— Speaking of the kids having a tough time articulating their feelings and relating to each other, this is why Lisa is so valuable. Twelve was so wrapped in shame, he didn’t even want to save Nine. He even dragged Lisa to an amusement park to distract himself from the current situation. Luckily, Lisa is not a savant nor does she suffer from savant-like syndromes: “Stupid Twelve! When you came… that time… I was really happy! That’s why Nine will… I’m sure Nine will be, too….” To us, it seems plainly obvious that Nine would appreciate Twelve’s help, but we have to remember that the kids involved in the Athena Plan are likely emotionally stunted.
— Nine turned himself in at the start of the episode, and thanks to Twelve’s betrayal I think he lost a bit of will to live too. The press conference was basically Japan’s one last chance: let me take center stage and reveal the crimes of the Japanese government to the entire nation. He even asked for Shibazaki, because he likely thought the detective was the only adult he could trust. Even so, I think Nine knew at the back of his mind that he wouldn’t make it to the press conference for one reason or another, so he armed the atomic bomb ahead of time.
— You might think, “If Nine had simply wanted to reveal the truth — and this is the truth about both the Athena Plan and Japan developing an atomic bomb in secret — to the whole world, why not just make a video and put it online?” Well, a press conference makes everything legitimate. On the other hand, if you see an online video where some kid claims all these things I had just mentioned above, would you believe it? I wouldn’t.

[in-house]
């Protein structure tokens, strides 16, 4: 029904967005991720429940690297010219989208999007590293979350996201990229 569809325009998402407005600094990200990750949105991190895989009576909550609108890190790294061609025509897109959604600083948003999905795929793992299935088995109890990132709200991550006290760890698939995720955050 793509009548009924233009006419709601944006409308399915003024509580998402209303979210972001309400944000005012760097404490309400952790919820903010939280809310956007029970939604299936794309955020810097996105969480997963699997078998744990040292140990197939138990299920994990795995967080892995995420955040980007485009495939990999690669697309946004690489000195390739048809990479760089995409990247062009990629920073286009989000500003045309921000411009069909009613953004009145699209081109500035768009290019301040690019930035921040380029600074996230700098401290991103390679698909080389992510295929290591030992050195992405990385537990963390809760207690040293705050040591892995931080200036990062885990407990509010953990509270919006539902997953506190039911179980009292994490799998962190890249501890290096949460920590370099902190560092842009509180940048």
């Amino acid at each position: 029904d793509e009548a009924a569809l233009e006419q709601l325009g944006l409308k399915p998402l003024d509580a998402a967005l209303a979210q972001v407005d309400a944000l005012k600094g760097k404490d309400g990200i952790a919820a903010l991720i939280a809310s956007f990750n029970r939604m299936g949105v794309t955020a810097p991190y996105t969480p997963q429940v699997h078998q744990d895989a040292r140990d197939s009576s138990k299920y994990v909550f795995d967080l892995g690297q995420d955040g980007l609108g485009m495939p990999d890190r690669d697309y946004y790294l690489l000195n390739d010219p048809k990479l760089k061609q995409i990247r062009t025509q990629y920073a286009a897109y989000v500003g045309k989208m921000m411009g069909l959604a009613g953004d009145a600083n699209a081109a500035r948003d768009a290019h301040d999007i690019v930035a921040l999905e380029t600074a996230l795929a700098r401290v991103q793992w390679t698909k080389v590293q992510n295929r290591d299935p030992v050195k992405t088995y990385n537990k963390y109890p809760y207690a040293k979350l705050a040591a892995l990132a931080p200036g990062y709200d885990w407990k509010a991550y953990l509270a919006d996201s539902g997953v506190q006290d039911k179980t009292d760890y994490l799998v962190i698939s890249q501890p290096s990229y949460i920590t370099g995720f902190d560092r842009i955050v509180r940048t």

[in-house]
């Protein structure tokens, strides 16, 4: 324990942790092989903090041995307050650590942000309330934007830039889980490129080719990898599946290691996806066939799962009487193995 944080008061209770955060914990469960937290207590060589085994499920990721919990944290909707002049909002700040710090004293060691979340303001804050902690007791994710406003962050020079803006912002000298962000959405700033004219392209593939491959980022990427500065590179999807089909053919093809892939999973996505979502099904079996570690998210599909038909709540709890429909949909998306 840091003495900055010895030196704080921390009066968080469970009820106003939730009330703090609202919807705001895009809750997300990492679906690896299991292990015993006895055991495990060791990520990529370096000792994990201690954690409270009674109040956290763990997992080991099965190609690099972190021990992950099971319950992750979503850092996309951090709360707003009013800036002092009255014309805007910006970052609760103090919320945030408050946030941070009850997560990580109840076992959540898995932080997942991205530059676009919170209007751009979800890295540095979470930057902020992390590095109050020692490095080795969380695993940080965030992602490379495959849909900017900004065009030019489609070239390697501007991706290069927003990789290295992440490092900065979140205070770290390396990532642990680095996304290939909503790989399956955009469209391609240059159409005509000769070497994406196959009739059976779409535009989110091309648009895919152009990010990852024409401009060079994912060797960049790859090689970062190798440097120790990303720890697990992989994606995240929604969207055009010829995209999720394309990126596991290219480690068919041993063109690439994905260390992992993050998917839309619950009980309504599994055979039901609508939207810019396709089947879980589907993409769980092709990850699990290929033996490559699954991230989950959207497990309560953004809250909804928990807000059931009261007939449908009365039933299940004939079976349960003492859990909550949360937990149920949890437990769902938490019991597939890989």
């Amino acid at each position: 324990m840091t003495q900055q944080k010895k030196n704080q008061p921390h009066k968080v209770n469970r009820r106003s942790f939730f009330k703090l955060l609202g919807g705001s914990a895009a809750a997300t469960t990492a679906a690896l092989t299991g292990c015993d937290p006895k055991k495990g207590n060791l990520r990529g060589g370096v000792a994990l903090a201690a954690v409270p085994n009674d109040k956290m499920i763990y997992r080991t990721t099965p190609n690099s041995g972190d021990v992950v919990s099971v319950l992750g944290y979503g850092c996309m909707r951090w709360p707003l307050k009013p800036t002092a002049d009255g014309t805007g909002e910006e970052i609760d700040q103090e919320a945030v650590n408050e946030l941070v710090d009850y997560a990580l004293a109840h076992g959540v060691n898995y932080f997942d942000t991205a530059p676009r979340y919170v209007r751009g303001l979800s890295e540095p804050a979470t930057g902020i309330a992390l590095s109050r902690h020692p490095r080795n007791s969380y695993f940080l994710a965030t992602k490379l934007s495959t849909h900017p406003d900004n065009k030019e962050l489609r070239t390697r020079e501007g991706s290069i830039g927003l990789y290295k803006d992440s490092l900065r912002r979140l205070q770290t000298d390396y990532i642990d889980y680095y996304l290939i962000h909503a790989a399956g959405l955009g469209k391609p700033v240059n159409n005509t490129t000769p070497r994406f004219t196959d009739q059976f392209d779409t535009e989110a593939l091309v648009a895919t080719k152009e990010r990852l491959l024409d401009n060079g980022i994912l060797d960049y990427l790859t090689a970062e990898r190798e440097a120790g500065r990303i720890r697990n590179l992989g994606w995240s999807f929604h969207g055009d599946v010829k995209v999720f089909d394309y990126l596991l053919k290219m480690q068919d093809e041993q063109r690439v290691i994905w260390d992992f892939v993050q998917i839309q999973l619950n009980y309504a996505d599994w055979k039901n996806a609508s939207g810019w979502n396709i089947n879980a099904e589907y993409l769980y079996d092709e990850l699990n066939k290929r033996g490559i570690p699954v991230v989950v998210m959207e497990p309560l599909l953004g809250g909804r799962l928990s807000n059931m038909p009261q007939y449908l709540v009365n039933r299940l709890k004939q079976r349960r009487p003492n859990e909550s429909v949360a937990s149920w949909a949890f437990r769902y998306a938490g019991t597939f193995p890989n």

— Furthermore, Nine has nothing to protect himself against Five. He probably felt that Five has both the know-how and the resources to eventually catch him. Her only setback appears to be her worsening health, which Nine knows nothing about. So in Nine’s mind, he likely feels that the safest place for him is to put himself directly in the custody of the Japanese government. It’s a gamble, but there’s a small chance Five and her American keepers might not want to directly and openly challenge the Japanese government. Nine is wrong about that, but then again, he is wrong about a lot of things. Until their brief talk at the end of the episode, I don’t think Nine ever had even the slightest inkling about Five’s true intentions. He probably thought she only wanted to catch him for the American government. There’s this fundamental disconnect between him and Five that alludes to the fact that had the Athena Plan even succeeded, how well would these kids honestly work with each other?
— We finally see Shibazaki’s wife, and they seem to be on friendly enough terms. I’m somewhat glad Lisa didn’t turn out to be his daughter. It would have made things a little too… coincidental, I guess?